These two chapters left me with a few questions regarding how journalists or novelists approached people from the Soviet Union and how they responded.  Did Soviet’s see these interviews as “digging” for information and took offense?  Was it simply the people interviewed for these chapters which made it seem restrictive? Would interviewers purposely take to males for political questions and leave cultural and social issues more to the females?

Gender in Rus Society

After having compared the  Pravda Russkaia with the Statute of Iaroslav, their treatment towards the subject of gender, women in particular, is not only apparent but different from each other as well. Specifically speaking, although both texts clearly state that women within society are more heavily governed, the methods which each text states are different.

Through out the Statute of Iaroslav the text clearly and consistently focuses on women in terms of sexuality. The text in particular focuses on laws around subjects including marriage, divorce, adultery, and cheating. Yet for the Pravda Russkaia, on the other hand, places more focus towards overall worth.

Furthermore when looking more closely to each document, in terms of  within Rus society, there was a surprisingly limited amount of information focusing on homosexuals. In the Statute of Iaroslav, in particular, the closest mention to any form of homosexual activity is found at the 28th law stating “If two brother engage in intercourse with one woman [they are to pay] the Metropolitan 30 grivnas; and take the woman into convent.” Other than this neither the statute or Pravda Russkaia made any attempt in mentioning the subject of homosexuals, which leads me to wonder if, during this time, the idea of homosexuality was so uncommon to the society that there was no need for laws to be made?

Observations on Rus Society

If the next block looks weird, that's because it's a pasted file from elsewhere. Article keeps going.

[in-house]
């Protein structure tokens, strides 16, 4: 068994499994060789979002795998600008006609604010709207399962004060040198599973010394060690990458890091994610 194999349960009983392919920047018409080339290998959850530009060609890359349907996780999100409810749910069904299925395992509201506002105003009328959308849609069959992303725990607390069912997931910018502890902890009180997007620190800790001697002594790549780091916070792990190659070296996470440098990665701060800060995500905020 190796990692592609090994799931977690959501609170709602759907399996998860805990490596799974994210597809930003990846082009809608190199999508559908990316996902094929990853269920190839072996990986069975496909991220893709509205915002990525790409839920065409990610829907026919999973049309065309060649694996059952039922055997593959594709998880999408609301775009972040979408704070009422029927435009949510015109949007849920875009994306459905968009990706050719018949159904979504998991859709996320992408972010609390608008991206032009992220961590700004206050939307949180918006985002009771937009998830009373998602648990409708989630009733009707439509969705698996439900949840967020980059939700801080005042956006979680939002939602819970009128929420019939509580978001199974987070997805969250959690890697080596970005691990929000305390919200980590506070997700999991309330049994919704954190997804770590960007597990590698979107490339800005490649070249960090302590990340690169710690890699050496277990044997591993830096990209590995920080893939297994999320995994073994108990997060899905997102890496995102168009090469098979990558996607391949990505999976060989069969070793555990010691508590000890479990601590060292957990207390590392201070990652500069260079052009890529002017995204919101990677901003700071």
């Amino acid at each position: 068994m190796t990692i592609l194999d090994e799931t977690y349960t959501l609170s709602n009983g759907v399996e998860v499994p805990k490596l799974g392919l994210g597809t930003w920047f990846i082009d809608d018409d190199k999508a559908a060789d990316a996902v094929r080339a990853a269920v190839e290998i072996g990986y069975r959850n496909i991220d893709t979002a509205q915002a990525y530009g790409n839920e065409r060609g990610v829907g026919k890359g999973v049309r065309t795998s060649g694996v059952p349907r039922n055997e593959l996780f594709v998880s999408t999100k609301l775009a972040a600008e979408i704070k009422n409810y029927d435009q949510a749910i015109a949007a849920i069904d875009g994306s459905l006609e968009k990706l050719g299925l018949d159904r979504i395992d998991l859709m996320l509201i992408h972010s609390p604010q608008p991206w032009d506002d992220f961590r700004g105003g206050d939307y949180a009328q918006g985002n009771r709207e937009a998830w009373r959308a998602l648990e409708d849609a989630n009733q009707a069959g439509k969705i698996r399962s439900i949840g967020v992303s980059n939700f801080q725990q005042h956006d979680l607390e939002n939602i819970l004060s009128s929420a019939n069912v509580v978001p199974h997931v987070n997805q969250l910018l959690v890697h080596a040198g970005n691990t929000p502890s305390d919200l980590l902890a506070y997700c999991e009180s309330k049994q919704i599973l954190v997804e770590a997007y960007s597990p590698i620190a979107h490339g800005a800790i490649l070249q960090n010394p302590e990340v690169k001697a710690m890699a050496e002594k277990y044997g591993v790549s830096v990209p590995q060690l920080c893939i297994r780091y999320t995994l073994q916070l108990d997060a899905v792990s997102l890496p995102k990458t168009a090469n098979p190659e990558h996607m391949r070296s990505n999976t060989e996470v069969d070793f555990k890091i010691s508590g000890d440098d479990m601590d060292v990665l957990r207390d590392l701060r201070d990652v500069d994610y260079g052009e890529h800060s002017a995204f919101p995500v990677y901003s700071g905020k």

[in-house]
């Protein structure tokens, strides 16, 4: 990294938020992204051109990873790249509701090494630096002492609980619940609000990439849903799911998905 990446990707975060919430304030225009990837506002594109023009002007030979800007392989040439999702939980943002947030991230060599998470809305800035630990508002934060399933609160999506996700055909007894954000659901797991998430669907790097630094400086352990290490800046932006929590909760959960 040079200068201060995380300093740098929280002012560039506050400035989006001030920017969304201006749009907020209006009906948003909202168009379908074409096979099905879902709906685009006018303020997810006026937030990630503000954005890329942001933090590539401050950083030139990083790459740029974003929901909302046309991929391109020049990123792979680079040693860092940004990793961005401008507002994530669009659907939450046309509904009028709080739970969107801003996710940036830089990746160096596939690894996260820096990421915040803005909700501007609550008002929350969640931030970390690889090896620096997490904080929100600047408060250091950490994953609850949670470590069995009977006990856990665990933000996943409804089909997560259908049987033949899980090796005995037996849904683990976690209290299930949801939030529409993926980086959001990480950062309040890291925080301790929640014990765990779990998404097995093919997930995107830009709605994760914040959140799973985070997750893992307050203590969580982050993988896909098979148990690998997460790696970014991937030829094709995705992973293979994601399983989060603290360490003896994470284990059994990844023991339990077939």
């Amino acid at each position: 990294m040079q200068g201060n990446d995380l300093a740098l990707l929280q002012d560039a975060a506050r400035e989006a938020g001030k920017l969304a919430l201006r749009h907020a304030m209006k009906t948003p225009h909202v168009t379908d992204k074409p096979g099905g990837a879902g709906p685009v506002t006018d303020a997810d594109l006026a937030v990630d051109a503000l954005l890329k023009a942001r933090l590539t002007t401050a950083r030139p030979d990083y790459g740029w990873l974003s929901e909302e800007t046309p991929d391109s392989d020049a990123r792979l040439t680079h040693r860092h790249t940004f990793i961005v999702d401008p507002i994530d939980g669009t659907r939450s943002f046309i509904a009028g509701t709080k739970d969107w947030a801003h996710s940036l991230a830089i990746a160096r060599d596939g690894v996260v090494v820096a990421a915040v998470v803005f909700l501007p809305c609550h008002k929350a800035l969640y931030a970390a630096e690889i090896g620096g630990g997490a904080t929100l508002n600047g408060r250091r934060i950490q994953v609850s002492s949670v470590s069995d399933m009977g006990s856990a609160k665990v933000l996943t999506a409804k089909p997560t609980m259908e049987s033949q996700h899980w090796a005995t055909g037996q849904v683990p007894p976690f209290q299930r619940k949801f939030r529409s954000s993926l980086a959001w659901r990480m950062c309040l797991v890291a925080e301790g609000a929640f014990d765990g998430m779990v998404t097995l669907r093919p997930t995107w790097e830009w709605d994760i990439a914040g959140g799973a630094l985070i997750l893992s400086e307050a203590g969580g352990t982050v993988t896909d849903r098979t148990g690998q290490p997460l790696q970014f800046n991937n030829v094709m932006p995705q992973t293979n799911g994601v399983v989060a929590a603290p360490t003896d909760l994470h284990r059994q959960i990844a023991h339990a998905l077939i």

Having looked at the Правда Русская (Pravda Russkaia) and compared it to Iaroslav’s Statute I think that the change in the documents can tell us a lot about life in early Rus as well as the different roles that men and women played in their society. In my opinion the biggest change between the two legal codes is the shift in importance from material possessions to family as well as sexual values. In the Pravda Russkaia most of the laws are jumbled around with little regard for organization, however the central theme seems to be property and its value; however, in Iaroslav’s statute we can see Christian values starting to emerge as there are many laws pertaining to marriage and adultery in particular. These include rules about when and how people can get divorced as well as several clauses that talk about incest or sexual relations with other non Christians, actions which were both condemned.

Another aspect of this document that I think is important to look at is the role of women in Rus society. Generally when looking through history I expect to find women having very little power as compared to men. However, in Iaroslav’s Statue I saw several things that led me to believe that women held some power in early Rus. One law in particular that comes to mind is…